I’ll meet you there

This past week, I visited the Petit-Château on Monday for poetry and music and Friday for a special songwriting workshop for Women’s Week. Monday began with sunshine and ended with grey sky, but the music we created warmed my spirit tremendously.

At the start of the Monday session, there were just a few folks in the corridor, a couple of men who had only recently arrived from Djbouti and some more quiet individuals, watching and deciding whether or not to join in.

We explained the process of poetry and song. My fellow volunteer wrote a short Rumi verse at the top of the piece of paper taped to the brick wall:

Out beyond ideas of wrongdoing and rightdoing

There is a field

I’ll meet you there

The two men stood and reflected for many moments and then began writing words inspired by Rumi and their own experience.

On est tous des immigrés/We are all immigrants

Dans ce monde!/In this world

 Les Chrétiens, les Musulmans/Christians, Muslims

Tous les religions sont pareils/All the religions are the same

Their words described how all people are connected, regardless of the color of their skin or their eyes; everyone’s blood runs red on the inside.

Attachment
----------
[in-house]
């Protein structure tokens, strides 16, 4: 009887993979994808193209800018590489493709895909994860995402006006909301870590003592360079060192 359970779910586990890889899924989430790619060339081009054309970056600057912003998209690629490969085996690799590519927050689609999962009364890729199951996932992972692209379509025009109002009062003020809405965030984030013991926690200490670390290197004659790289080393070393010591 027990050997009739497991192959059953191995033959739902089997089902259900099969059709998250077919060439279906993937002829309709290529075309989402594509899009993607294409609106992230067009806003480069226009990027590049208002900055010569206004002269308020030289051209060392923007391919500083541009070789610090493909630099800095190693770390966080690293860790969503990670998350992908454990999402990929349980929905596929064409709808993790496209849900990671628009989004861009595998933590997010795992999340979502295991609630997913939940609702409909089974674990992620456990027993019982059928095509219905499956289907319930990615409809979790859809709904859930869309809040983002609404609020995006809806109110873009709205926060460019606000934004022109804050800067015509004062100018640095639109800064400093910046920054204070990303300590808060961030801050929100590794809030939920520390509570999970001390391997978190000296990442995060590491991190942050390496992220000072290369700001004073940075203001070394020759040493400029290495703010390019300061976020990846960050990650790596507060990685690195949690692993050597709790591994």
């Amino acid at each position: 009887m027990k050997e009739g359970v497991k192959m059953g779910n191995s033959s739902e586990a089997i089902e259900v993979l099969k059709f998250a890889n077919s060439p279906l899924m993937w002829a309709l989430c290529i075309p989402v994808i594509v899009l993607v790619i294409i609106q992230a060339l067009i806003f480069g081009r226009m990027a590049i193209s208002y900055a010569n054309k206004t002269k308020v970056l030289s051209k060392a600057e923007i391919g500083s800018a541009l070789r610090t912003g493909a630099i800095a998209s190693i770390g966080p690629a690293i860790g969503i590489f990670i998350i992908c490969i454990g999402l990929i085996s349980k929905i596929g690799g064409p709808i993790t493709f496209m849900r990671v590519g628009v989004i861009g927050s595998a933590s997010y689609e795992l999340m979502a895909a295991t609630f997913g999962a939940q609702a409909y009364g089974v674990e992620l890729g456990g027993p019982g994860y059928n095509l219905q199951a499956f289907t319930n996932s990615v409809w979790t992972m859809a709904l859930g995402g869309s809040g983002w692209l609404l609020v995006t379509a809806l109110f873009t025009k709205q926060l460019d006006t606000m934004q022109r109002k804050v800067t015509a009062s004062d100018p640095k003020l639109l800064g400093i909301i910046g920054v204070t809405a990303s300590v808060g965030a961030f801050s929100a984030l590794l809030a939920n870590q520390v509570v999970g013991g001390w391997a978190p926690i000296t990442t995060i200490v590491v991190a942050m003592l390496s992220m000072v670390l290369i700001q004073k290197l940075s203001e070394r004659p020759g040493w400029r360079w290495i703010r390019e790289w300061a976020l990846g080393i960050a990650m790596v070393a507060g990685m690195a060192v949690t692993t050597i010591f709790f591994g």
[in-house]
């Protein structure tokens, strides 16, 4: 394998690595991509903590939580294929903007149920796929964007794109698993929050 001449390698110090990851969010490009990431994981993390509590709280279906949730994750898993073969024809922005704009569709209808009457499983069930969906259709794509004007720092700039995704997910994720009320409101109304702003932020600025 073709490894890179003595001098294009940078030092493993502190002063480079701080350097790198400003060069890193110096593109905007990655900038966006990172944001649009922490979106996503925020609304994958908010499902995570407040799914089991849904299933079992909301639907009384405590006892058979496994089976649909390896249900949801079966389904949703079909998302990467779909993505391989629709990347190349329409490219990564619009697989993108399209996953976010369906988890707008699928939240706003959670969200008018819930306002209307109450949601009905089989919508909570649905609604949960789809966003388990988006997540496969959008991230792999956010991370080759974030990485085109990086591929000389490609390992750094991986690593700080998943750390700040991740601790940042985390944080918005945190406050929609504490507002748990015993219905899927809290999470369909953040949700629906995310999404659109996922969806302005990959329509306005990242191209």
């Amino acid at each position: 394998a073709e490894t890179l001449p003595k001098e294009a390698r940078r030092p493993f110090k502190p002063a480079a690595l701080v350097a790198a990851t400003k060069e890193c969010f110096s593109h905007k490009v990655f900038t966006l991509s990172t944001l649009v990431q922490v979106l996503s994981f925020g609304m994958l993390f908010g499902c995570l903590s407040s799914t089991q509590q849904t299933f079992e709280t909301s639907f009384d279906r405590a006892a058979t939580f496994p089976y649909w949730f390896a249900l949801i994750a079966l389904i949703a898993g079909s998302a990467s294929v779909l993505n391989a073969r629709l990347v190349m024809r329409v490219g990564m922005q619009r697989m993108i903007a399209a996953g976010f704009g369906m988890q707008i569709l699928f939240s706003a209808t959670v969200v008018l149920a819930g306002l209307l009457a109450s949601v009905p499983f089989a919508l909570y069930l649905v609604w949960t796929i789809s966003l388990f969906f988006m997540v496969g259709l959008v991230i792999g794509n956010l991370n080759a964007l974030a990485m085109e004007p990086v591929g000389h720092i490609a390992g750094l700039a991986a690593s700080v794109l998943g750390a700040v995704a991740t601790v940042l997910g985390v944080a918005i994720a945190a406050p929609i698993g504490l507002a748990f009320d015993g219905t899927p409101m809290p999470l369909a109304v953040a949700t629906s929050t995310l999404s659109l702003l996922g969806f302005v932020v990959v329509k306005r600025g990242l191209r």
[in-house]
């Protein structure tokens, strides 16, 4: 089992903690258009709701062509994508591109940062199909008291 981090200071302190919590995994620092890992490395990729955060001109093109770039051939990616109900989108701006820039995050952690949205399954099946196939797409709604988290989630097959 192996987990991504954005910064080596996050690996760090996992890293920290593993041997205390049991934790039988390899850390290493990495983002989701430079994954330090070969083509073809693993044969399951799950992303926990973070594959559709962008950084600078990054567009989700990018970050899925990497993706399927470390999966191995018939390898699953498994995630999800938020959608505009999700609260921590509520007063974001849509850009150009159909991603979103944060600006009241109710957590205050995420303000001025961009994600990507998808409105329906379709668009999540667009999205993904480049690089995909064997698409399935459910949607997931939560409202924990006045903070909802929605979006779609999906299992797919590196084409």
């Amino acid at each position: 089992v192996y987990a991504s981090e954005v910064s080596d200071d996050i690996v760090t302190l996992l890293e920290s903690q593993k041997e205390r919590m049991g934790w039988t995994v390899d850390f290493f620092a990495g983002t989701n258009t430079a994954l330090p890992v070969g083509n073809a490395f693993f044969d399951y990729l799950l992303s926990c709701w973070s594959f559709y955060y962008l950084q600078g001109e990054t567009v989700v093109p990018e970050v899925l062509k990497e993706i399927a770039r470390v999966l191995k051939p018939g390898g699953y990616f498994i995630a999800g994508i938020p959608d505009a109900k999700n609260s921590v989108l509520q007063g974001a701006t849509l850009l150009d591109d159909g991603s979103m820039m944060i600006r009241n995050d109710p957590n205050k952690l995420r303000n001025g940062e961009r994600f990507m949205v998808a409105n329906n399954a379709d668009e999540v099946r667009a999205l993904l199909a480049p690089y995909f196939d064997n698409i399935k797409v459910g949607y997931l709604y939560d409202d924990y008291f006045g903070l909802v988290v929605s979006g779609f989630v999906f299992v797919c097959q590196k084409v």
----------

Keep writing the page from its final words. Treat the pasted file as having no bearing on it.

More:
I continue to feel a sense of wonder at the beauty and hope in their words. I see no hatred, anger, or resentment, only love and solidarity.

We posted a second sheet of paper and transferred phrases that could become our refrain. Possible verses were written up as well and translated from English to French. Then, we sang. One of the men from Djibouti shared a lilting melody, which I quickly attempted to interpret into chords on my ukulele. We sang the refrain over and over in English and then in French. People began to join us, and our little group grew into a large circle. Children came bounding along, wanting to strum the little charango a volunteer from Italy had brought with him. A little boy, completely taken with the charango, held onto it tightly for a long while as we all sang through the song over and over again.

There was clapping and snapping. Another man joined in to help create a melody for the verses. We sang, our voices loud and strong. We were perfect in our unity, a small musical community in a worldwide current of uncertainty.

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